1.) Components: The cards remind me of the ones I have in Stupidduel; they simply have a colored background (green, yellow, or red) and a phrase in a slightly difficult to read font. The phrase is on the card three times, but I don't see how using the smaller versions on the side of the cards helps at all. The main phrase is certainly the easiest to read. The cards are of decent quality, which helps as they are slammed all over the table during the game. The cards come in a fairly longish box with a cardboard insert to keep the cards in two different decks. The box is a bit garish with funky fonts showing many of the different phrases all over it.

2.) Rules: The rules are immensely short - shorter almost then my brief description above - only two sides of a small page. However, they really don't need to be much longer; the game is extremely simple and easy to understand. I was able to explain it in less than thirty seconds and everyone quickly got how it worked.

3.) Chaos: The game ends up moving at a breakneck speed. Someone plays "Far out!", and immediately every other player who has "Far Out!" in their hand is throwing on the table, shouting it out. The player who is to the left of the last player to put their card down goes next. As they are just starting to lay a card down, another player belatedly realizes they have a "Far Out!" card in their hand and slams it down. The player to THEIR left quickly throws down "Can you dig it!" and just as all the players in the game frantically scan their cards, the next player throws down "Where's the beef?". Another player stands up and hurls his "Where's the beef?" at the table, and chaos erupts. Sometimes it's hard to keep track of whose turn it is - cards are flying all over the place, but that is the game's main appeal.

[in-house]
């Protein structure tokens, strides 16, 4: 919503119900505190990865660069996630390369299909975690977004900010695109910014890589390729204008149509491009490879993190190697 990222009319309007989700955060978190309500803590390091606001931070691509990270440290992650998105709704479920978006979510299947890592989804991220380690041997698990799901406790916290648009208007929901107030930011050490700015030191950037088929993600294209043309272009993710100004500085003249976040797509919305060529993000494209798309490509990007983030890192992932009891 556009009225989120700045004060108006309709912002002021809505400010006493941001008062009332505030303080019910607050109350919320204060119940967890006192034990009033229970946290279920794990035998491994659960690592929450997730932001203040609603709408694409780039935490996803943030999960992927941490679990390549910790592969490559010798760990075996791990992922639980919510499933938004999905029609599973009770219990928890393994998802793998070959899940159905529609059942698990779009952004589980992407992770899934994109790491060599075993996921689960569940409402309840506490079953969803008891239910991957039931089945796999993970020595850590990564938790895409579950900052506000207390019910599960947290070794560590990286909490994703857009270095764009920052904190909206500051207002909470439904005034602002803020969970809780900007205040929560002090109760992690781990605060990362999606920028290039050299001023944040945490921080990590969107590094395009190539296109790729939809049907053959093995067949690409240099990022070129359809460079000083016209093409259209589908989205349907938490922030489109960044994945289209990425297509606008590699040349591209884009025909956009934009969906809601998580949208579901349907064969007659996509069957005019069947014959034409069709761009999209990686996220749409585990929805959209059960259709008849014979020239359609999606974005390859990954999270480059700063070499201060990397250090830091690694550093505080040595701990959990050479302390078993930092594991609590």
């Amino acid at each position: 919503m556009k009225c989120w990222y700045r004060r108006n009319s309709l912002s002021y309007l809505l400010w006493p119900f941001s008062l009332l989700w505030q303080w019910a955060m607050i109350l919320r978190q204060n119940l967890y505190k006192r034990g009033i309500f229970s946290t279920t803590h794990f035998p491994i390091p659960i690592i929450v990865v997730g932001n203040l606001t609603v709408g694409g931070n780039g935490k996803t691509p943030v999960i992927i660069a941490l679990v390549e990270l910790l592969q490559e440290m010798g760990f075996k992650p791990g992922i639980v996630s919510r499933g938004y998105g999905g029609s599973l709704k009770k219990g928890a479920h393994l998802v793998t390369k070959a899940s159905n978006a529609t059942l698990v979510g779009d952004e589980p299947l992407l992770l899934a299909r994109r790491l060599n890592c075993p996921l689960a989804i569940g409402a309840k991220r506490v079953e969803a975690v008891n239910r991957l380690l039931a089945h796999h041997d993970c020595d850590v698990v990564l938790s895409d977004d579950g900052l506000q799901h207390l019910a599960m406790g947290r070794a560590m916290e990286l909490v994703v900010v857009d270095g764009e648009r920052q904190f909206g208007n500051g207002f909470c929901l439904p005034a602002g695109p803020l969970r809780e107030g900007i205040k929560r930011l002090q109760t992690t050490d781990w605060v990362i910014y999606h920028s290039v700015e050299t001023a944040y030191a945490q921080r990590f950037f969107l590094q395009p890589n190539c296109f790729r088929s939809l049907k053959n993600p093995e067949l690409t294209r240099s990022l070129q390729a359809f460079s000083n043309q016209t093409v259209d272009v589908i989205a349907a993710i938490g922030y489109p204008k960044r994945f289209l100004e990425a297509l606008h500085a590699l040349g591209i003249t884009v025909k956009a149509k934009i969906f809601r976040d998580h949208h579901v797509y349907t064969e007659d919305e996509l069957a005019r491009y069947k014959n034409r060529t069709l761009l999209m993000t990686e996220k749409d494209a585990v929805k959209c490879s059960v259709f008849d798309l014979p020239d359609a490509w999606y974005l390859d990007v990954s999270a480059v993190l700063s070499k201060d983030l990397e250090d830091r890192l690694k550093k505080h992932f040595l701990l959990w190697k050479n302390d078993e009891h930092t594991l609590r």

4.) Strategy: I don't really see any. The game recommends holding onto green cards; but when playing the game, you should just get as many cards onto the table as fast as possible.

5.) Phrases: The phrases, as well as my limited pop culture knowledge can tell, are all from TV in some shape or form (commercials, TV shows, movies) and are well known to most of the players. (although younger players may go "huh?" at "Watchoo Talkin' 'Bout, Willis?", etc.) Saying the phrases in funny voices - mimicking the actual phrases is fun, but the chaotic speed of the game usually has players just blurting out the phrases as quickly as they can.

6.) Fun Factor: The fun in the game comes from the speed, chaotic nature, and the humorous phrases. This will certainly not appeal to everyone but will appeal to many folk. The problem is that the humor lasts only about twenty minutes, and then the game will exhaust people. Some people will just not be able to keep up and get a little discouraged as their turn rarely comes; since players are continually butting in, and they aren't quite as fast. Others simply sit back and laugh at the chaos erupting all around them.

I really enjoyed playing Are You Phrazy, but the game was exhausting enough that I'm not sure I'd want to play it too often. Games like Time's Up and Why did the Chicken? are great party games because they leave you with hilarious stories and memories. Are You Phrazy doesn't really provide either of these. It's like a quick high that lasts for twenty or thirty minutes of fun, and then you'll be glad to play it next year. Some people, especially teenagers, will love the confusion and chaos. For me, it's only good in small doses.

Tom Vasel
"Real men play board games"